Tatum, Robert et al v. Meisner, Mike et al

Filing 239

ORDER that Plaintiff's motion for a finding of contempt (dkt. 232 ) is DENIED. Plaintiff's motion for reconsideration (dkt. #235) is DENIED. Signed by District Judge William M. Conley on 2/18/2020. (rks),(ps)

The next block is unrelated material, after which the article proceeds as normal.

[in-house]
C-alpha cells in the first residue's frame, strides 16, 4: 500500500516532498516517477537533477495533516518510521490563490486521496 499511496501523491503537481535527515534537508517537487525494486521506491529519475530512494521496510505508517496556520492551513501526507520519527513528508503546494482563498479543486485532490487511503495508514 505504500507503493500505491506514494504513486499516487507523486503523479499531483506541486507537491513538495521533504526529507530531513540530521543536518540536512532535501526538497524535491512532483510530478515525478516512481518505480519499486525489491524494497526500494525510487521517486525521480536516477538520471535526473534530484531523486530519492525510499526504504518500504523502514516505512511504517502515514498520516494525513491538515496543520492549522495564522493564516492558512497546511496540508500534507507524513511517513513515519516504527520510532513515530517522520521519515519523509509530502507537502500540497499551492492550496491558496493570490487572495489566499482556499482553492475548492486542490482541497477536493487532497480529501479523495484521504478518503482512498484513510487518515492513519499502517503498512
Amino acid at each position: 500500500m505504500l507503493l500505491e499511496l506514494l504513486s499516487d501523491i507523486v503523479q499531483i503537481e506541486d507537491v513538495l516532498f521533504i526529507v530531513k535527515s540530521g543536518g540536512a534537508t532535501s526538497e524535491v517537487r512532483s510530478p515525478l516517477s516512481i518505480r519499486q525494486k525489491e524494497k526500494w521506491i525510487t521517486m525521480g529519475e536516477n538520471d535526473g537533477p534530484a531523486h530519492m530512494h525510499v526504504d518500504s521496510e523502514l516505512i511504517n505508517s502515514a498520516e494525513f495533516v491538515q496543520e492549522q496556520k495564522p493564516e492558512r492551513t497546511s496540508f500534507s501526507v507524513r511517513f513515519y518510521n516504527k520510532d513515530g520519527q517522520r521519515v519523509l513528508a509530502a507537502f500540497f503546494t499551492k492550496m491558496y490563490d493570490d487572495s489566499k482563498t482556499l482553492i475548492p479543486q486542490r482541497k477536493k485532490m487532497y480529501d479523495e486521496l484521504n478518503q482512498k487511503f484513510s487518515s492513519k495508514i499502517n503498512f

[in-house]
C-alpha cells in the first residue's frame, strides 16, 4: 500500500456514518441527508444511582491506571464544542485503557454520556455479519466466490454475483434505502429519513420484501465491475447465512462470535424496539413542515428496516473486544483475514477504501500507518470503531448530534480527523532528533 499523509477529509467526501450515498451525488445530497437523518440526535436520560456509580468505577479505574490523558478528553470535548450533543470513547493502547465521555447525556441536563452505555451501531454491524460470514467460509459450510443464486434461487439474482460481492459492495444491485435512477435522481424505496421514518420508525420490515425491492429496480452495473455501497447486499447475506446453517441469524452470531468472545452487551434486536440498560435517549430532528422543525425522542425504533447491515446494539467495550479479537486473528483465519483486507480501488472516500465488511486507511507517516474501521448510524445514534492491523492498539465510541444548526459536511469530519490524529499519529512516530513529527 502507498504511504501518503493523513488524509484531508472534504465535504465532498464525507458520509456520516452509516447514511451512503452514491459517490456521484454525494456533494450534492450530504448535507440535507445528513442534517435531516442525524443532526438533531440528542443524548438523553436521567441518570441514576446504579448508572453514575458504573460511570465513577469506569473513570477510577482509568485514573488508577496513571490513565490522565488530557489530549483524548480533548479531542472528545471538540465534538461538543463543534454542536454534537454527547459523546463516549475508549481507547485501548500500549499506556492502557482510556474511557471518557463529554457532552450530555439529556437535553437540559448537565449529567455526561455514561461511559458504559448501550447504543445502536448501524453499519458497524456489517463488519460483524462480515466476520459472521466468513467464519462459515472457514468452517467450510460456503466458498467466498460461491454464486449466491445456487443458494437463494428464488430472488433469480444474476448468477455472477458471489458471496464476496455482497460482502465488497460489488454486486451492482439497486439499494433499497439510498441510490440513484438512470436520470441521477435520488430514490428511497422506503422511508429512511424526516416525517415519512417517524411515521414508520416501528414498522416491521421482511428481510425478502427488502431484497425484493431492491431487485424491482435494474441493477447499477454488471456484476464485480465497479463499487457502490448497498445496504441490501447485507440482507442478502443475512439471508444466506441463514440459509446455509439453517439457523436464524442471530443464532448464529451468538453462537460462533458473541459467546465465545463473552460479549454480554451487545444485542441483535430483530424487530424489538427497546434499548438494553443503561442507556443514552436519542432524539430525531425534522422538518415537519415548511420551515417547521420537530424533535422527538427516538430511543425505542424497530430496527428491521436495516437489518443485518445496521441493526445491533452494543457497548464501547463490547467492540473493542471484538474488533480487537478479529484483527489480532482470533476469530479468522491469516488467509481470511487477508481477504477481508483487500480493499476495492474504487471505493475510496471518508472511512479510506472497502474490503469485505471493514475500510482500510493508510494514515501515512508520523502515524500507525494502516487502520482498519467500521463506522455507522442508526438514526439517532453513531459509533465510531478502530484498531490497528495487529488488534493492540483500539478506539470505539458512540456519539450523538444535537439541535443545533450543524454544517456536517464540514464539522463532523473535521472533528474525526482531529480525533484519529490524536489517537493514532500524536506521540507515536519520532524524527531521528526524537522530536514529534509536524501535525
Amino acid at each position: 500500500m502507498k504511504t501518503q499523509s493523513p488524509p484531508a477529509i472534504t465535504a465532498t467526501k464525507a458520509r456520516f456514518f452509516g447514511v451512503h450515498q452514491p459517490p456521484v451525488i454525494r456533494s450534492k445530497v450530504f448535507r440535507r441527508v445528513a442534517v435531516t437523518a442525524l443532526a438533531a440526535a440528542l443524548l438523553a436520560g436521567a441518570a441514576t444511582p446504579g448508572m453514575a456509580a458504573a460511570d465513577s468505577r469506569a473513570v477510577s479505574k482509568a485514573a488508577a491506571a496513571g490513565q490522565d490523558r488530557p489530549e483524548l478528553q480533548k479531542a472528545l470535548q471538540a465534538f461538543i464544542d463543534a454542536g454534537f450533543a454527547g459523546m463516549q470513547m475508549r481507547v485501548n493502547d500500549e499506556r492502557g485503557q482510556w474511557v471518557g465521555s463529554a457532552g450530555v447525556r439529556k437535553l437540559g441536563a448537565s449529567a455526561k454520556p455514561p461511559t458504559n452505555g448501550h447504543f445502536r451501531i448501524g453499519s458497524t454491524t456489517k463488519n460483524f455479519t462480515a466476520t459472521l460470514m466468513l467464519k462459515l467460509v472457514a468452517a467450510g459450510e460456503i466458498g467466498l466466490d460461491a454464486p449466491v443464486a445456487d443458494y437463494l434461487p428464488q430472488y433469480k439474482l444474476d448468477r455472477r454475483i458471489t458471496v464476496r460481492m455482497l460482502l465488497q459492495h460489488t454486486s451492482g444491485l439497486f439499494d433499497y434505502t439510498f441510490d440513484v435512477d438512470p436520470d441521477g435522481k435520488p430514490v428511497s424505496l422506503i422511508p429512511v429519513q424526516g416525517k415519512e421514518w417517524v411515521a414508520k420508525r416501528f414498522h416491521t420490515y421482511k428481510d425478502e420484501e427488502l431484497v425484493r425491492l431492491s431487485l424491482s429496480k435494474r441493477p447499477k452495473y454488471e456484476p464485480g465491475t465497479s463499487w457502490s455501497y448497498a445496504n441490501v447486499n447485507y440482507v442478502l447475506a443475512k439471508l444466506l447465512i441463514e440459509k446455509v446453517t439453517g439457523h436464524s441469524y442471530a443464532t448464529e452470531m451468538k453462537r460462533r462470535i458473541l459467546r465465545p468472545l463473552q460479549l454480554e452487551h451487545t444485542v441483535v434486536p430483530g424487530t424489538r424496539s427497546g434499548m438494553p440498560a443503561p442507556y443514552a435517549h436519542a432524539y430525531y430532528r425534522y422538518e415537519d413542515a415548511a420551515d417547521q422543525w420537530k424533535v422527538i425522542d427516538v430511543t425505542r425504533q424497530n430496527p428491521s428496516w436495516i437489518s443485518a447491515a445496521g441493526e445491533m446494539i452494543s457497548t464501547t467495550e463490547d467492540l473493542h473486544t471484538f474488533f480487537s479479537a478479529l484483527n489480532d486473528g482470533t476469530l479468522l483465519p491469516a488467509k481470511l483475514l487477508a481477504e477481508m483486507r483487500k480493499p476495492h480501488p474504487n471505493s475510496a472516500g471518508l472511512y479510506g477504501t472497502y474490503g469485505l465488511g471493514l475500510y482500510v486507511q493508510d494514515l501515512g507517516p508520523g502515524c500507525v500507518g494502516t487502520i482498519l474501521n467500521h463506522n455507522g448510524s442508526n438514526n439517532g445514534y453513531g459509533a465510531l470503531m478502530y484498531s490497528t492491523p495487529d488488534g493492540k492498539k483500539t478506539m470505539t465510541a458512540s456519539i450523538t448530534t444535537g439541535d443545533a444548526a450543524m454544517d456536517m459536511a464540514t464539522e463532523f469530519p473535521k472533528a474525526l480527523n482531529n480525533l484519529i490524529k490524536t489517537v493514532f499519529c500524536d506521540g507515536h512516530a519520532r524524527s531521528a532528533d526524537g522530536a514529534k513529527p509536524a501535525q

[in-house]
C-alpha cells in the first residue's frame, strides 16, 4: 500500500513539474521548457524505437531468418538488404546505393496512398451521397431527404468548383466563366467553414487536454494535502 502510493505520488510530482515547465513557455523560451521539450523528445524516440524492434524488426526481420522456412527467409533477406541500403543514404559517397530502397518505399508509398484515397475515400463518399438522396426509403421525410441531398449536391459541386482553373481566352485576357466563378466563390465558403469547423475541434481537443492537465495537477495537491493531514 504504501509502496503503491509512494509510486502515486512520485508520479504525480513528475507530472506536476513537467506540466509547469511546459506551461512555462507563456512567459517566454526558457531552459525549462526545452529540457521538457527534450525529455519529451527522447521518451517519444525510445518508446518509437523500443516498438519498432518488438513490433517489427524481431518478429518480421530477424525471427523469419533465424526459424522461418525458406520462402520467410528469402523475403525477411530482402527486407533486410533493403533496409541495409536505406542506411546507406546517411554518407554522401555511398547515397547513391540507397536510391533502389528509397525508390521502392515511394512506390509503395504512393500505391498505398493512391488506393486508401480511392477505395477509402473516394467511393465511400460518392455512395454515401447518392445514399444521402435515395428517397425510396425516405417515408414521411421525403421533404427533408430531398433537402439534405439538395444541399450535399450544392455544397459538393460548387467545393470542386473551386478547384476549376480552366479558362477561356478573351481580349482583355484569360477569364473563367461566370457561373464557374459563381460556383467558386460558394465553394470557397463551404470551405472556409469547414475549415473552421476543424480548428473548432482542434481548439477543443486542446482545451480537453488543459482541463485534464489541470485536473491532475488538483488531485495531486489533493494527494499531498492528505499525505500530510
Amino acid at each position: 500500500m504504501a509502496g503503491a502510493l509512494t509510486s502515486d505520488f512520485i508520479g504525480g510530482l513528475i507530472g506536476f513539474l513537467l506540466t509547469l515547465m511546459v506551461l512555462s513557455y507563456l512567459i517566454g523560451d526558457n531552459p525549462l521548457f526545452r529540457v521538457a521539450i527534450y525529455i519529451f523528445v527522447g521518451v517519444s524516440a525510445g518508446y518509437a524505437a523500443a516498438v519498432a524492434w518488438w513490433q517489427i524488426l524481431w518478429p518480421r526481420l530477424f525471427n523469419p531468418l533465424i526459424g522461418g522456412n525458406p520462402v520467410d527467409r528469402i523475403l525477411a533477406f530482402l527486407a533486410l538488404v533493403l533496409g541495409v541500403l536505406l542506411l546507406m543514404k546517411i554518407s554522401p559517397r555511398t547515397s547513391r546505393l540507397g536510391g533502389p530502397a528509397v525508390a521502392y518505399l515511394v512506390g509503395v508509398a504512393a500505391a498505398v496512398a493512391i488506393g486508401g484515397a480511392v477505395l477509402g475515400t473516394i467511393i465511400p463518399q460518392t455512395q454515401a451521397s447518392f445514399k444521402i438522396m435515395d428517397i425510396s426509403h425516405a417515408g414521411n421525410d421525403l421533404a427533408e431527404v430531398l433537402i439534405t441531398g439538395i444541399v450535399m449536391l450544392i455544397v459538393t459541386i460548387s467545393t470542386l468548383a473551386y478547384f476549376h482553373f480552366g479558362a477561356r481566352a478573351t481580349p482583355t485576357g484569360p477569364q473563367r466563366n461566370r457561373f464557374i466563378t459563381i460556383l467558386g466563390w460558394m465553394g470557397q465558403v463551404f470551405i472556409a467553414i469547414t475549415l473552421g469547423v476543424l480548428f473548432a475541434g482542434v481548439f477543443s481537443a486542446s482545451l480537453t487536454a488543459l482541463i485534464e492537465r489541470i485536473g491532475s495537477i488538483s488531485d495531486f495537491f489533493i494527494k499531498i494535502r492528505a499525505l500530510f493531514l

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IN THE UNITED STATES DISTRICT COURT FOR THE WESTERN DISTRICT OF WISCONSIN ROBERT TATUM, and all similarly situated DOC/CCI Inmates, Plaintiff, v. ORDER 13-cv-044-wmc MICHAEL MEISNER and CATHY JESS, Defendants. On September 27, 2017, the court entered judgment in this case. (Dkt. #156; see also dkt. #169 (entering amended judgment awarding costs).) Since then, the court has issued at least five orders, addressing at least 20 motions by plaintiff. The court has continually advised Tatum that no further relief would be provided in this lawsuit. Nonetheless, Tatum has two motions before the court. In the first, Tatum seeks a finding of contempt for Green Bay Corrections Institution’s violation of the court’s injunction by providing canned, rather than dry, navy beans. (Dkt. #232.) As directed by the court, defendants responded to this allegation, acknowledging that for a three-day period of time, GBCI ran out of dry beans and used canned beans during this period. (Def.’s Resp. (dkt. #236) 1.) Moreover, GBCI’s food services administrator David Brooks averred that certain processes had been changed to ensure that this would not happen again. (Id. at 2; Brooks Decl. (dkt. #237).) In his reply, Tatum maintains that he received canned beans for a longer period than defendants acknowledged, but also represents that the last date he received canned beans was May 29, 2019, approximately one month before the date of his reply. (Dkt. #238.) From this, the court infers that the provision of canned beans was a temporary misstep, even if it was for a longer period of time than defendants acknowledge. Regardless, it appears undisputed that defendants addressed the issue. As such, the court declines to find defendants in contempt for an understandable, albeit improper, substitution of canned for dry navy beans. Based on Brooks’ declaration, this mistake will not happen again. Also before the court is Tatum’s motion for reconsideration of the court’s June 7, 2019, order. (Dkt. #235.) Under Rule 59(e), a court has the opportunity to consider newly discovered material evidence or intervening changes in the controlling law or to correct its own manifest errors of law or fact to avoid unnecessary appellate procedures. Moro v. Shell Oil Co., 91 F.3d 872, 876 (7th Cir. 1996); see Harrington v. City of Chi., 433 F.3d 542, 546 (7th Cir. 2006). A “manifest error” occurs when the district court commits a “wholesale disregard, misapplication, or failure to recognize controlling precedent.” Burritt v. Ditlefsen, 807 F.3d 239, 253 (7th Cir. 2015) (internal quotations and citations omitted). Rule 59(e) “does not provide a vehicle for a party to undo its own procedural failures, and it certainly does not allow a party to introduce new evidence or advance arguments that could and should have been presented to the district court prior to the judgment.” Moro, 91 F.3d at 876. In this motion, Tatum argues that the court erred in denying his motions, but Tatum simply presents that same arguments he raised in his prior motions, which the court rejected for the reasons explained in the June 7, 2019, order. The court sees no reason to offer further explanations and Tatum presents no basis for reconsideration. Accordingly, the court will also deny this motion. 2 ORDER IT IS ORDERED that: 1) Plaintiff’s motion for a finding of contempt (dkt. #232) is DENIED. 2) Plaintiff’s motion for reconsideration (dkt. #235) is DENIED. Entered this 18th of February, 2020. BY THE COURT: /s/ ________________________________________ WILLIAM M. CONLEY District Judge 3

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